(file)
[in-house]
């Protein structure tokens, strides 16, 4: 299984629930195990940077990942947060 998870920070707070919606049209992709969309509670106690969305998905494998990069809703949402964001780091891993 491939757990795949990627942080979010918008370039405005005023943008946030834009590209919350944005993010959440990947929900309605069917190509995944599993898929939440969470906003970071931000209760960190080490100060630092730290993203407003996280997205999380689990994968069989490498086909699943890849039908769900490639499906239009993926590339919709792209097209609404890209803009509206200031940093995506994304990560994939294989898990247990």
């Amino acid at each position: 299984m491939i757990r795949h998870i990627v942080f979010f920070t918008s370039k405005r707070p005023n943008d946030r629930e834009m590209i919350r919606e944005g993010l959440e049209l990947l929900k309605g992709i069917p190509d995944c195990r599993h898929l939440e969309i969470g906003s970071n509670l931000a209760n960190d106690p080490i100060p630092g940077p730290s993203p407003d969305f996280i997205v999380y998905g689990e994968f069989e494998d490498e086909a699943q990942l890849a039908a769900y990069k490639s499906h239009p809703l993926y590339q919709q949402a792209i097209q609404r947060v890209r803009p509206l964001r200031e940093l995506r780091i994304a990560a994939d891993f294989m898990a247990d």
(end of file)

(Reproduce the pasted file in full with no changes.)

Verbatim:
[in-house]
């Protein structure tokens, strides 16, 4: 299984629930195990940077990942947060 998870920070707070919606049209992709969309509670106690969305998905494998990069809703949402964001780091891993 491939757990795949990627942080979010918008370039405005005023943008946030834009590209919350944005993010959440990947929900309605069917190509995944599993898929939440969470906003970071931000209760960190080490100060630092730290993203407003996280997205999380689990994968069989490498086909699943890849039908769900490639499906239009993926590339919709792209097209609404890209803009509206200031940093995506994304990560994939294989898990247990």
């Amino acid at each position: 299984m491939i757990r795949h998870i990627v942080f979010f920070t918008s370039k405005r707070p005023n943008d946030r629930e834009m590209i919350r919606e944005g993010l959440e049209l990947l929900k309605g992709i069917p190509d995944c195990r599993h898929l939440e969309i969470g906003s970071n509670l931000a209760n960190d106690p080490i100060p630092g940077p730290s993203p407003d969305f996280i997205v999380y998905g689990e994968f069989e494998d490498e086909a699943q990942l890849a039908a769900y990069k490639s499906h239009p809703l993926y590339q919709q949402a792209i097209q609404r947060v890209r803009p509206l964001r200031e940093l995506r780091i994304a990560a994939d891993f294989m898990a247990d």